The APT intervention was implemented in a subset of 30 of the 50 study sites included in the Option B assessment. Intervention sites were purposively sampled based on accessibility, willingness to participate, and inclusion of a cross-section of health facility types (e.g., hospital, urban health center, NGO-run health facility). At each site, an intervention workshop was held to identify an inter-professional team of health care workers charged with meeting on a monthly basis to review PMTCT patient retention status. Each team was supplied with an active patient tracking toolkit consisting of four tools aimed at patient identification, chart identification, patient flow mapping, and health information system mapping. The intervention was rolled out in a stepwise manner, with six sites initiating the intervention monthly beginning in August 2015. Following initiation, study teams visited intervention sites monthly through March 2016 to collect de-identified data on patient chart availability, patient retention status, data on staffing levels, delegation of tasks, and training. The team also conducted semi-structured interviews with two APT team members each month.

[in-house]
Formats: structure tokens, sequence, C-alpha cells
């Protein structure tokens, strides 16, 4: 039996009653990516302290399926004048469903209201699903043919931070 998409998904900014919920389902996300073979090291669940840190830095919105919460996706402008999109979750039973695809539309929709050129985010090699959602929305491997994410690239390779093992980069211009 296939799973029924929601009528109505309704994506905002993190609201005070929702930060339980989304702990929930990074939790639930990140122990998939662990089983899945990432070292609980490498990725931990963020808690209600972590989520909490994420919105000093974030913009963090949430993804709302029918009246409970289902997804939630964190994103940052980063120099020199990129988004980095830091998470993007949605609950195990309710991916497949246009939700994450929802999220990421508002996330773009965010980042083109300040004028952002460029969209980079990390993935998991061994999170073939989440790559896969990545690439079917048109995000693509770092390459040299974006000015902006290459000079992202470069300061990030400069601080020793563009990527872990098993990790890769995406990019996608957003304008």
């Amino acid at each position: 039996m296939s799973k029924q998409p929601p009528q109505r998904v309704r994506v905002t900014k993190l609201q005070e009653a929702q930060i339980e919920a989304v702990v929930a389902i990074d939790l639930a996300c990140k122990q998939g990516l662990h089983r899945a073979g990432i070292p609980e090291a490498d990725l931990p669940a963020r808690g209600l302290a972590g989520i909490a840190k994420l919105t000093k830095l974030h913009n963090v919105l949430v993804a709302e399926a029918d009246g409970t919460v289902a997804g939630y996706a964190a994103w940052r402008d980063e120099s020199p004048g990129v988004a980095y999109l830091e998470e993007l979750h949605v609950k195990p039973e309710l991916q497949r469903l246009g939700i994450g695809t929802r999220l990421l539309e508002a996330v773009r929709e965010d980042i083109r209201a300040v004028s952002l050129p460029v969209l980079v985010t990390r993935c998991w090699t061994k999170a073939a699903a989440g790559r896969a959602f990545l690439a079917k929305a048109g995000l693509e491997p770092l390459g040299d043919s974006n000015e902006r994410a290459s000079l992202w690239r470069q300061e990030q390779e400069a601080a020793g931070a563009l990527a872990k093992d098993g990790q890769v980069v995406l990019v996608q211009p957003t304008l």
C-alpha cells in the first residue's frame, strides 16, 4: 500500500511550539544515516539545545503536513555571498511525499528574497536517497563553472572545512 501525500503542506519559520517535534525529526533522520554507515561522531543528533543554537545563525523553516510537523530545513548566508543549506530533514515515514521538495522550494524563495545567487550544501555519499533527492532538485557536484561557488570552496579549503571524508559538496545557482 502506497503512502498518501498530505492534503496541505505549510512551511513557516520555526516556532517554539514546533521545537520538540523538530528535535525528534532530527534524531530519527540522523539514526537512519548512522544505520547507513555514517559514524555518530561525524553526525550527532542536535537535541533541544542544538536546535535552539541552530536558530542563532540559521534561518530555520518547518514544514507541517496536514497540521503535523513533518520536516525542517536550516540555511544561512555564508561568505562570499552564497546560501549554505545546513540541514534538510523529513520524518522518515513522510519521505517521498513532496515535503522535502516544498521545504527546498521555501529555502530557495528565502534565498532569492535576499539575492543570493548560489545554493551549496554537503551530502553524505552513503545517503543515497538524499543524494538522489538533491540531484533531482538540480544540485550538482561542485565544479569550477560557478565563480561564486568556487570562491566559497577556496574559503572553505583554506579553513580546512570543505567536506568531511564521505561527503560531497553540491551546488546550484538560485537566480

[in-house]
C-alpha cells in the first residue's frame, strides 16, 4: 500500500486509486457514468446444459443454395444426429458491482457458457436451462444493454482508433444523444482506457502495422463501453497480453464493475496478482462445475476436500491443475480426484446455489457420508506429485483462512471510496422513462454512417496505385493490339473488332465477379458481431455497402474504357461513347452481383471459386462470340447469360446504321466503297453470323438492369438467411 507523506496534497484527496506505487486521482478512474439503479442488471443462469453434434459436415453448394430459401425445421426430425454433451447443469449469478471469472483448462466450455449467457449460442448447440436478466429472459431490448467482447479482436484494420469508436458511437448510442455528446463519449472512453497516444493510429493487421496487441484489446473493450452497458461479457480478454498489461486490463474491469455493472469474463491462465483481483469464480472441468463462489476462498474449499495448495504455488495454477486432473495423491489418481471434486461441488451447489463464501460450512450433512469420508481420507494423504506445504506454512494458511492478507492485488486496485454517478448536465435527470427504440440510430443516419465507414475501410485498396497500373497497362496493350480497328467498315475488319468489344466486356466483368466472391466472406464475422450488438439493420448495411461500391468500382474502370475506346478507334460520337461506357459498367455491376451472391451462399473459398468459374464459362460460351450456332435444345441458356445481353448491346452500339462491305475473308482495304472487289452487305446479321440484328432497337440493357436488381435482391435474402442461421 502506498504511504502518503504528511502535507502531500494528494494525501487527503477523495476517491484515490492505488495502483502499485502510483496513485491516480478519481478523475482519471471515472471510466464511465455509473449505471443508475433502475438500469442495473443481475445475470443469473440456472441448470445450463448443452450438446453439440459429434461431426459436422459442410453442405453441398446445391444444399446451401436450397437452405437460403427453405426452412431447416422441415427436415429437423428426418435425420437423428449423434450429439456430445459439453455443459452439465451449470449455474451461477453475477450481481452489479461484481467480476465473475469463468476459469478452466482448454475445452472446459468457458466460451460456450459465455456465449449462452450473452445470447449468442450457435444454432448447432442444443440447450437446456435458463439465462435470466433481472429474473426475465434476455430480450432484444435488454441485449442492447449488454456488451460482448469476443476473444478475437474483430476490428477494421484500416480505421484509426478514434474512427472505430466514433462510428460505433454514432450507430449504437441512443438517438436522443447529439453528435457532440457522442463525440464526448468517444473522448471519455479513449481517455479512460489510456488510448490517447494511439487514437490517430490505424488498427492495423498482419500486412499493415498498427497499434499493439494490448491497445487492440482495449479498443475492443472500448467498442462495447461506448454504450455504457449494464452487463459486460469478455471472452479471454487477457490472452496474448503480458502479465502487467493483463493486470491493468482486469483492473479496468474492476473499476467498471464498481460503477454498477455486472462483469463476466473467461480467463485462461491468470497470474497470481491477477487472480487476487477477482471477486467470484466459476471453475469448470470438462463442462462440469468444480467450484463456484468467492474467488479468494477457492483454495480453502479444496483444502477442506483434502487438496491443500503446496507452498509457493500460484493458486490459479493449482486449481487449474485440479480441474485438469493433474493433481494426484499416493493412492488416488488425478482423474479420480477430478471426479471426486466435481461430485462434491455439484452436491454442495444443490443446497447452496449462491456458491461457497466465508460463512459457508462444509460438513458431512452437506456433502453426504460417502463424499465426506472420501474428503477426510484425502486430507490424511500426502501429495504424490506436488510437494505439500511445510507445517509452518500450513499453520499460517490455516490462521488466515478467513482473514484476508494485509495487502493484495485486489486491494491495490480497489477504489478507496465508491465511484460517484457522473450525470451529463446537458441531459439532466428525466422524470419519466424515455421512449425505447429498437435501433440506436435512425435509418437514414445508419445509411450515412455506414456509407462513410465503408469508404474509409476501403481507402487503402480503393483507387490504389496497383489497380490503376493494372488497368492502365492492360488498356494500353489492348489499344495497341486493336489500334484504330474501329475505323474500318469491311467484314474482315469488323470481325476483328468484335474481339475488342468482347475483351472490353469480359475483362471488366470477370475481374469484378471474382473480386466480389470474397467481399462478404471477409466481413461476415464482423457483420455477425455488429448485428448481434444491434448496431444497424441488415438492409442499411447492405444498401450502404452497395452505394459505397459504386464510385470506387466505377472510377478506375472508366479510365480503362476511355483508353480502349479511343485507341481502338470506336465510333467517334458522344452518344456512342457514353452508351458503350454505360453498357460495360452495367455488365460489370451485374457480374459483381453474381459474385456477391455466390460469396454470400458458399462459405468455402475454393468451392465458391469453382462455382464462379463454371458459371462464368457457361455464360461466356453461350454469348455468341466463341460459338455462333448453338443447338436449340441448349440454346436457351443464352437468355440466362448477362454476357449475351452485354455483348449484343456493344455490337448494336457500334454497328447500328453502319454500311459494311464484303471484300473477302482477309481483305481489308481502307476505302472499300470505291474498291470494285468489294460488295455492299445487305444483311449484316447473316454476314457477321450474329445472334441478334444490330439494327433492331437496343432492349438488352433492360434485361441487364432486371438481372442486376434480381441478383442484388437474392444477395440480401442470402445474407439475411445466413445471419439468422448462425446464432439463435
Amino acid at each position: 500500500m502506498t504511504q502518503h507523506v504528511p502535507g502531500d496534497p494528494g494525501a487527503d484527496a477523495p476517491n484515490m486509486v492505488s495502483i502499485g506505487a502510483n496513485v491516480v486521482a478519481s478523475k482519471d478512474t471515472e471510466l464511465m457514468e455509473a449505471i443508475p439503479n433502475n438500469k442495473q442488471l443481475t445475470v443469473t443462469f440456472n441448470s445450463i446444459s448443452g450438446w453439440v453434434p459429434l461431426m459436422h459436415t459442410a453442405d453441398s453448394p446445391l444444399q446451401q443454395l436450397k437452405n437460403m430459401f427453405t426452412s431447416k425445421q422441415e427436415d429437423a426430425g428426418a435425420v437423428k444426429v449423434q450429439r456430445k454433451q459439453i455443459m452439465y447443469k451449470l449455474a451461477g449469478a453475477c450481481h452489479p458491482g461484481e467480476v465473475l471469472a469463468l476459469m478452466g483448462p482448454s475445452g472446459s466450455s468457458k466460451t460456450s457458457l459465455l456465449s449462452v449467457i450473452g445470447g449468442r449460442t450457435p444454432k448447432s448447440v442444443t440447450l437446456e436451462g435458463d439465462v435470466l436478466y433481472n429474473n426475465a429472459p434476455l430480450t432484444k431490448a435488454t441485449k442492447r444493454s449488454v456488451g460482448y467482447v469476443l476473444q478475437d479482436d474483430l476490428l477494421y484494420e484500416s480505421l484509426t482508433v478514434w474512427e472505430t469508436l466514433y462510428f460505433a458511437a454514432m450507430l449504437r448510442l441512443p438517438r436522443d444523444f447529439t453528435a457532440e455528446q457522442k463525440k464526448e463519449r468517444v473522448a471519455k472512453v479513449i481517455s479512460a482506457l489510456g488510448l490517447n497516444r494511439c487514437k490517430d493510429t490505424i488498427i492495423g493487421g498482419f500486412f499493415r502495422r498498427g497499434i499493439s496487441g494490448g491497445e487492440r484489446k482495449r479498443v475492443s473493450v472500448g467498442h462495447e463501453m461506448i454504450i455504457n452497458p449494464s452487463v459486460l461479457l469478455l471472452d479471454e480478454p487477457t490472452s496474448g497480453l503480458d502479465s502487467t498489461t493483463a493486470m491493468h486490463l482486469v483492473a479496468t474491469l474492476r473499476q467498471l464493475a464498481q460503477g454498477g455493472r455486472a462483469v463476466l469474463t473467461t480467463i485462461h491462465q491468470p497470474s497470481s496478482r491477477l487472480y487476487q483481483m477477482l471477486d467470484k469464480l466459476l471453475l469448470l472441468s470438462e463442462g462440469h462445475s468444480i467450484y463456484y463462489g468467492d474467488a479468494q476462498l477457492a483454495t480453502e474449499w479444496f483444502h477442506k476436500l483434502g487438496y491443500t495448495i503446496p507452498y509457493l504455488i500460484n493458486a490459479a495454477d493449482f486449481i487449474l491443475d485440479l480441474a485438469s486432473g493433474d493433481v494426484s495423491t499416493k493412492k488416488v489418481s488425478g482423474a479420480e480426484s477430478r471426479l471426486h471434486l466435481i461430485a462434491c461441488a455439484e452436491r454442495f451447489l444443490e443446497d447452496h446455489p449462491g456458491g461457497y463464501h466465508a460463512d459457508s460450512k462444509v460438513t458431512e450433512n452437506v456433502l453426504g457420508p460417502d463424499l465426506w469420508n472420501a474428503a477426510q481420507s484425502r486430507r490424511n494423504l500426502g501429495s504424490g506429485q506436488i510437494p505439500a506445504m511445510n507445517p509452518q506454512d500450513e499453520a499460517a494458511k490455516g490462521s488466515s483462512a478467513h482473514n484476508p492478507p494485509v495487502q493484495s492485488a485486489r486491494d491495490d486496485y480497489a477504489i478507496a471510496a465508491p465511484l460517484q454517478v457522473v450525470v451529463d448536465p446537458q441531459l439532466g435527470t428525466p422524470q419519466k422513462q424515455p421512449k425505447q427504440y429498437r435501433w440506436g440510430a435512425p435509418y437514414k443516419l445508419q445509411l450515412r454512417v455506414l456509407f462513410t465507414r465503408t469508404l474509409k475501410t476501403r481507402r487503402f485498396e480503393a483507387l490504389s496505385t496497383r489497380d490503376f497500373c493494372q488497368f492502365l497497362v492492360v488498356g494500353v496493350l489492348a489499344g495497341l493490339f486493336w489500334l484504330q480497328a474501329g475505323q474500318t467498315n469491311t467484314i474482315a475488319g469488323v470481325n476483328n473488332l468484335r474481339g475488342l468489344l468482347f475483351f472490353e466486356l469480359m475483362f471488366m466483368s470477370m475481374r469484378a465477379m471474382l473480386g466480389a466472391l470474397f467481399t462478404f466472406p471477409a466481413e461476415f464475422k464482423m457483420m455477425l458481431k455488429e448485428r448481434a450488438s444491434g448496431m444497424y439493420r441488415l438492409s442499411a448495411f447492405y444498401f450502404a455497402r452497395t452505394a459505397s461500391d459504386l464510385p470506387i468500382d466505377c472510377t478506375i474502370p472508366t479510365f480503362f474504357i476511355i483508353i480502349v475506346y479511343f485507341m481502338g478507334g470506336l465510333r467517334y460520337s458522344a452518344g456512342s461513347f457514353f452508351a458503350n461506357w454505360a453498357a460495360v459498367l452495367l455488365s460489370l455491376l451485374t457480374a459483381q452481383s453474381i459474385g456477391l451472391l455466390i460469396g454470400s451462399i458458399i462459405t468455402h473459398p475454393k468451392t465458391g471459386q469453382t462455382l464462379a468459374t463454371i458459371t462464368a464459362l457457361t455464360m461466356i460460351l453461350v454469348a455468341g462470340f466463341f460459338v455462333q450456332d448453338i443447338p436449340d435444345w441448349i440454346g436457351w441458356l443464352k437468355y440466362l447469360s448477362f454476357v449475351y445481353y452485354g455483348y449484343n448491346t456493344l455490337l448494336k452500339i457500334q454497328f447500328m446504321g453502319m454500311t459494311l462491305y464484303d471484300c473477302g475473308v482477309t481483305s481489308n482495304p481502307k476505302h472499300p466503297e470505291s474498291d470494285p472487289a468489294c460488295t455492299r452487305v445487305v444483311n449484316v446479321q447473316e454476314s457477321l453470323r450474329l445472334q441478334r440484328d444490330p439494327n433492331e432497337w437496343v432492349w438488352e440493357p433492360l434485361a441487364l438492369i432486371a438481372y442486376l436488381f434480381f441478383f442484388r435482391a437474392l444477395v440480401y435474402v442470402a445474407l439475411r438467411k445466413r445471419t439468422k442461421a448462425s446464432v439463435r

Option B assessment data availability in monthly reports and registries improved under Option B. Over the 54-month study period (August 2011– January 2016), 20 percent of observations were missing from the 14 health information system (HIS) monthly reports and registry indicators collected from the study sites. However, the proportion of unrecorded data in reports dropped dramatically from 32 percent during the 12-month period preceding the national policy transition to Option B to 6 percent during the 12-month preceding the national policy transition to Option B+.
Chart availability remained low. We found that roughly half of HIV-positive women presenting in ANC in 2014 and 2015 at these same sites did not have a patient chart available at the facility at the time of data collection.